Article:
Big Pink/Place To Bury Strangers I 3.10

Words by: Kelsey Bryant

The Big Pink & A Place To Bury Strangers :: 03.10.10 :: Great American Music Hall :: San Francisco, CA

The Big Pink
Walking into San Francisco's Great American Music Hall this night was transformative. Performing in white haze so thick that A Place To Bury Strangers was barely decipherable onstage, it seemed only appropriate that their heavy, psychedelic sound was equally as dense.

Thrashing to the strobes of blinding white light, their concoction of heavy reverb and bass drum roared through the hall until it was nearly too loud to bear. "Ego Death" was a standout as the players practiced their version of minimalism by stripping back the layers of sound to primal beats and reverberating vocals as guitarist Oliver Ackermann weaved his riffs into the wall of sound. With their gritty pounding, gothic guitars and distant vocals, this was The Black Angels under the influence of Joy Division with the volume cranked to twenty.

An endurance test for audience members who forgot their earplugs, feedback was still soaking over the crowd as the lights came up. Reactions at this show were a mixed bag, but the consensus seemed that most people were there to see London's The Big Pink. Though they may derive their name from The Band, these scenesters hue closer to the trippy, electro-musings of Klaxons or Crystal Castles and the dark psychedelics of Jesus and Mary Chain with a dash of glam.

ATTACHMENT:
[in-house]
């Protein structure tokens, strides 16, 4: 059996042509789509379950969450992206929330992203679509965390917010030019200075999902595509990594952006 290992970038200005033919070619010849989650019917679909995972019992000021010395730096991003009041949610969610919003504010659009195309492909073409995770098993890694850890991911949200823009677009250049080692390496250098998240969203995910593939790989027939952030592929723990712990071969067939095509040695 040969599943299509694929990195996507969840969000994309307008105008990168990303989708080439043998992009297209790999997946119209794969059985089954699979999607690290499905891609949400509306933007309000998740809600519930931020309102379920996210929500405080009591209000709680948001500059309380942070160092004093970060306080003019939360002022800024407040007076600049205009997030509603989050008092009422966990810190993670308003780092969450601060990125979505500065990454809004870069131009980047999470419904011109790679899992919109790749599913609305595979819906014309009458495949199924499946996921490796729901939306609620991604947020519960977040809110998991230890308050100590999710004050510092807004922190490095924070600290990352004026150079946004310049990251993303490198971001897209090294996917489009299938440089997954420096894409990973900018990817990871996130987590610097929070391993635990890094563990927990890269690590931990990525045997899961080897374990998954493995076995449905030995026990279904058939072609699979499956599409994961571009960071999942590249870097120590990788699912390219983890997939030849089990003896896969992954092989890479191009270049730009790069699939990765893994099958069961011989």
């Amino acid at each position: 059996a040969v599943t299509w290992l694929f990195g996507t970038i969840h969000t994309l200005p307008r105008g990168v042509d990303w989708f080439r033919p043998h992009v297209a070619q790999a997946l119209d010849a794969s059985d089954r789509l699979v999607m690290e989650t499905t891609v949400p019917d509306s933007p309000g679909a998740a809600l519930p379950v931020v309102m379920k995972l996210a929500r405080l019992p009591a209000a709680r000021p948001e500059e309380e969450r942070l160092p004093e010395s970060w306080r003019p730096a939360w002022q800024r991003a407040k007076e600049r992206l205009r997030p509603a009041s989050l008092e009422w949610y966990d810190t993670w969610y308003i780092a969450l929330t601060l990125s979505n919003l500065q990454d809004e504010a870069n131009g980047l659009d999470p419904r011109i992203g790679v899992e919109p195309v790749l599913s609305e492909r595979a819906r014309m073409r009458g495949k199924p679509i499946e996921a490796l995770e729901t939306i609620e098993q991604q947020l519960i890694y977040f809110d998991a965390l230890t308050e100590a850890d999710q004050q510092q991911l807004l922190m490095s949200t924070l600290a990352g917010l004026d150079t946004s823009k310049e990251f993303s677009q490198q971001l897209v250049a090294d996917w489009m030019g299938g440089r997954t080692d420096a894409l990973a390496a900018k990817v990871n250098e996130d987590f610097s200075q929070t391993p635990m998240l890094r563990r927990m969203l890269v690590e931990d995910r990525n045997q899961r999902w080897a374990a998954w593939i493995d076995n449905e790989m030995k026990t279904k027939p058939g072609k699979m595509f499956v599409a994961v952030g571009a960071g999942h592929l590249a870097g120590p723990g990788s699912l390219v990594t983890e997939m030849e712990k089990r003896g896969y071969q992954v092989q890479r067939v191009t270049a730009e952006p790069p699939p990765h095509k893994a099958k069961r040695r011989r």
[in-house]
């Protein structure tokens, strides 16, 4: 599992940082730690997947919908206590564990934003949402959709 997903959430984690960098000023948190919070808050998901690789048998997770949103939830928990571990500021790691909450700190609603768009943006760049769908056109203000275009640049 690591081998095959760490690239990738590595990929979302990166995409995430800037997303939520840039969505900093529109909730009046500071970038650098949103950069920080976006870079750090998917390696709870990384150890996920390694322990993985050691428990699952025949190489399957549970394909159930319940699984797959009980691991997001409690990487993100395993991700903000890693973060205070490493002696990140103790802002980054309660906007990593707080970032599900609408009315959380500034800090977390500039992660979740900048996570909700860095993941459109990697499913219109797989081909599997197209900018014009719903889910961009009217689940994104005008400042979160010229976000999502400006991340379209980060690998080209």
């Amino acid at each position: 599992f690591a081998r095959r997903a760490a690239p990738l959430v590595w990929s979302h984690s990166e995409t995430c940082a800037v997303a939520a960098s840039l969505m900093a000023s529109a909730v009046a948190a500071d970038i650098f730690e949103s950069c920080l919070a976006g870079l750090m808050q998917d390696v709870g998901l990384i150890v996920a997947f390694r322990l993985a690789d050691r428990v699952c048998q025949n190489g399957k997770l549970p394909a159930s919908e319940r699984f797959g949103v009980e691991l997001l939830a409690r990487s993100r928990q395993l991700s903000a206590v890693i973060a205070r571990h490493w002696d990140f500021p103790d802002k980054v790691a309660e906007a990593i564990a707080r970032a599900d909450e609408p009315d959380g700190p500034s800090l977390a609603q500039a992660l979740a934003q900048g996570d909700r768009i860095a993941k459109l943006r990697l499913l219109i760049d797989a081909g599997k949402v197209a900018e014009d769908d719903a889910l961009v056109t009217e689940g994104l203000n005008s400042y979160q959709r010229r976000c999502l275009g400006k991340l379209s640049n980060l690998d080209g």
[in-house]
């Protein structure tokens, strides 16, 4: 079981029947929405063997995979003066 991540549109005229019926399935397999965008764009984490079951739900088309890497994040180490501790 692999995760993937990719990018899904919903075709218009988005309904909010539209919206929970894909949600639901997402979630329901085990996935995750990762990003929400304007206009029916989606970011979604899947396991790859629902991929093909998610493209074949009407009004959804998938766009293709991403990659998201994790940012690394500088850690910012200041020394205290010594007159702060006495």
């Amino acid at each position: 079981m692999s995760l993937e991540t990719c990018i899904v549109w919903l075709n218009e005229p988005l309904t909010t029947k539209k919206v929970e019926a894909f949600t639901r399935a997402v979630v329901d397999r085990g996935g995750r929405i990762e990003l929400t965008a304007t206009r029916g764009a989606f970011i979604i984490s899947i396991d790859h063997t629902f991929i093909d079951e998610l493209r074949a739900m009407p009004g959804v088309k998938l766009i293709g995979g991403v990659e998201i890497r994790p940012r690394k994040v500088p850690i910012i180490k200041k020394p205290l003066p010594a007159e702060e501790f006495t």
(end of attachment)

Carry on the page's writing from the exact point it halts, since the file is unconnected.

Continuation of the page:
For San Francisco, a city nose-deep in synths and psychedelia, this could have been a tough crowd to impress. As the smoke curled towards the ceiling, the lights cut out and Cypress Hill's unexpected call to arms looped through the speakers: "I want to get high...so high." After a few repetitions, The Big Pink climbed the staircase onto the stage, assumed their positions and switched the effects pedals back on.

Then came the bass beats, even heavier than before – the kind of bass that hits your heart and vibrates through your core. Set to the backdrop of one of the most ornate and delicate-looking venues in the country, their sound seemed to split the room at its seams. Opening with the whiplash of "Too Young To Love," it was clear that this was the kind of noise normally reserved for coliseums. Barreling into "Velvet," violet lights illuminated Milo Cordell's web of long hair, while Adam Prendergast convulsed onto his bass guitar. By this time the sold out Great American was packed to the back with the rest of the onlookers draped over the balcony. The self-conscious crowd was finally getting down.

Clearing the air with "Crystal Visions," The Big Pink shifted gears and softened their set with a few slower numbers.

"We're gonna play one of the slowest songs off the record," Robbie Furze announced. "We don't usually do it, but I think we're gonna try it."

From there came the moody croon of the title track from their 2009 debut A Brief History of Love and a great rendition of Otis Redding's "These Arms Of Mine," which Furze belted out over thin layers of buzzing reverb and his own echoing vocals.

Finishing the night off with hooky crowd-pleaser "Dominos," the audience cheered with content. There's nothing like a band that exhausts itself onstage. Dripping with sweat, every movement this night was spliced with passion. The Big Pink gave it their all and that's one thing San Franciscans will always appreciate - even if they blew out their eardrums in the process.

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